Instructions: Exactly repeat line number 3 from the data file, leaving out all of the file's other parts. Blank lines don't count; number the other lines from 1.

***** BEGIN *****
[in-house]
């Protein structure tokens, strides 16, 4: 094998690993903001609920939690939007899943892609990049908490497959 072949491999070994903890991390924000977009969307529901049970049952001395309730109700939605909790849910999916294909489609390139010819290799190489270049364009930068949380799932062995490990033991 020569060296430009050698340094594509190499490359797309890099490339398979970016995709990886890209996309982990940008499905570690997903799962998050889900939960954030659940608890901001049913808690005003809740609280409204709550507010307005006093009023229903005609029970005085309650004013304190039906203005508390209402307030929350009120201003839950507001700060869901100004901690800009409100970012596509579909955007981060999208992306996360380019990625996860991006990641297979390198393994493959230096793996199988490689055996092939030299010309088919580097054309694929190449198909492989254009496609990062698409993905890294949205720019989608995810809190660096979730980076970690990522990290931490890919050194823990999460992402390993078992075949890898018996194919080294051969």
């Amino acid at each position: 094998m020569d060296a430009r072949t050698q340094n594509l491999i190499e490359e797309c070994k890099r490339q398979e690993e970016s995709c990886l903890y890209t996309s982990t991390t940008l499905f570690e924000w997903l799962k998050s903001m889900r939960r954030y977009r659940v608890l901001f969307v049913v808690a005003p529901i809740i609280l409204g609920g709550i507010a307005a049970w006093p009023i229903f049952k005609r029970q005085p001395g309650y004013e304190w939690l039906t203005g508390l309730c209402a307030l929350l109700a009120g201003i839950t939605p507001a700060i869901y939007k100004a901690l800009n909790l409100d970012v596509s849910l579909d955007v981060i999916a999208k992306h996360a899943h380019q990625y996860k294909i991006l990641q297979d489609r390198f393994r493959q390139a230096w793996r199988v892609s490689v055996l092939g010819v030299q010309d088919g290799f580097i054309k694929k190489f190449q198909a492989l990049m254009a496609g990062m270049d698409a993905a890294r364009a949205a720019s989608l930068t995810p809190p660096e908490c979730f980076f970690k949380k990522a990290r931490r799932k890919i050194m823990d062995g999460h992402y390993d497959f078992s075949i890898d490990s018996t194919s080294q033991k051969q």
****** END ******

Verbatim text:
């Amino acid at each position: 094998m020569d060296a430009r072949t050698q340094n594509l491999i190499e490359e797309c070994k890099r490339q398979e690993e970016s995709c990886l903890y890209t996309s982990t991390t940008l499905f570690e924000w997903l799962k998050s903001m889900r939960r954030y977009r659940v608890l901001f969307v049913v808690a005003p529901i809740i609280l409204g609920g709550i507010a307005a049970w006093p009023i229903f049952k005609r029970q005085p001395g309650y004013e304190w939690l039906t203005g508390l309730c209402a307030l929350l109700a009120g201003i839950t939605p507001a700060i869901y939007k100004a901690l800009n909790l409100d970012v596509s849910l579909d955007v981060i999916a999208k992306h996360a899943h380019q990625y996860k294909i991006l990641q297979d489609r390198f393994r493959q390139a230096w793996r199988v892609s490689v055996l092939g010819v030299q010309d088919g290799f580097i054309k694929k190489f190449q198909a492989l990049m254009a496609g990062m270049d698409a993905a890294r364009a949205a720019s989608l930068t995810p809190p660096e908490c979730f980076f970690k949380k990522a990290r931490r799932k890919i050194m823990d062995g999460h992402y390993d497959f078992s075949i890898d490990s018996t194919s080294q033991k051969q």